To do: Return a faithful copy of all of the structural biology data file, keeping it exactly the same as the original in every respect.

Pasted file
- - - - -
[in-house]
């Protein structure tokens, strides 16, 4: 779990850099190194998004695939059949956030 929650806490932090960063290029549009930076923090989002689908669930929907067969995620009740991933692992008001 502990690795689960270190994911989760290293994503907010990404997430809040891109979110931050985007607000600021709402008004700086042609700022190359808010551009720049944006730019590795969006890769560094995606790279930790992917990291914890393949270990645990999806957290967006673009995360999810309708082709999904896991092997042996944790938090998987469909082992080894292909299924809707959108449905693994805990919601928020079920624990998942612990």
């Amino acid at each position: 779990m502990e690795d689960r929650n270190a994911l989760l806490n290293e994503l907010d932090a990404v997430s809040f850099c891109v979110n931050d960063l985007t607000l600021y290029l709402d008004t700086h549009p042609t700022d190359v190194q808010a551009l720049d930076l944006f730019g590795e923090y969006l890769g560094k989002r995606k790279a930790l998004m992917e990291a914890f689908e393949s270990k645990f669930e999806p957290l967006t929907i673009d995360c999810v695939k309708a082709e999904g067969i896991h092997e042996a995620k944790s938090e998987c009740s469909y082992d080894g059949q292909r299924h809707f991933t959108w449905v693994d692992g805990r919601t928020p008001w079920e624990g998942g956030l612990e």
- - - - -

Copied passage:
[in-house]
């Protein structure tokens, strides 16, 4: 779990850099190194998004695939059949956030 929650806490932090960063290029549009930076923090989002689908669930929907067969995620009740991933692992008001 502990690795689960270190994911989760290293994503907010990404997430809040891109979110931050985007607000600021709402008004700086042609700022190359808010551009720049944006730019590795969006890769560094995606790279930790992917990291914890393949270990645990999806957290967006673009995360999810309708082709999904896991092997042996944790938090998987469909082992080894292909299924809707959108449905693994805990919601928020079920624990998942612990």
């Amino acid at each position: 779990m502990e690795d689960r929650n270190a994911l989760l806490n290293e994503l907010d932090a990404v997430s809040f850099c891109v979110n931050d960063l985007t607000l600021y290029l709402d008004t700086h549009p042609t700022d190359v190194q808010a551009l720049d930076l944006f730019g590795e923090y969006l890769g560094k989002r995606k790279a930790l998004m992917e990291a914890f689908e393949s270990k645990f669930e999806p957290l967006t929907i673009d995360c999810v695939k309708a082709e999904g067969i896991h092997e042996a995620k944790s938090e998987c009740s469909y082992d080894g059949q292909r299924h809707f991933t959108w449905v693994d692992g805990r919601t928020p008001w079920e624990g998942g956030l612990e």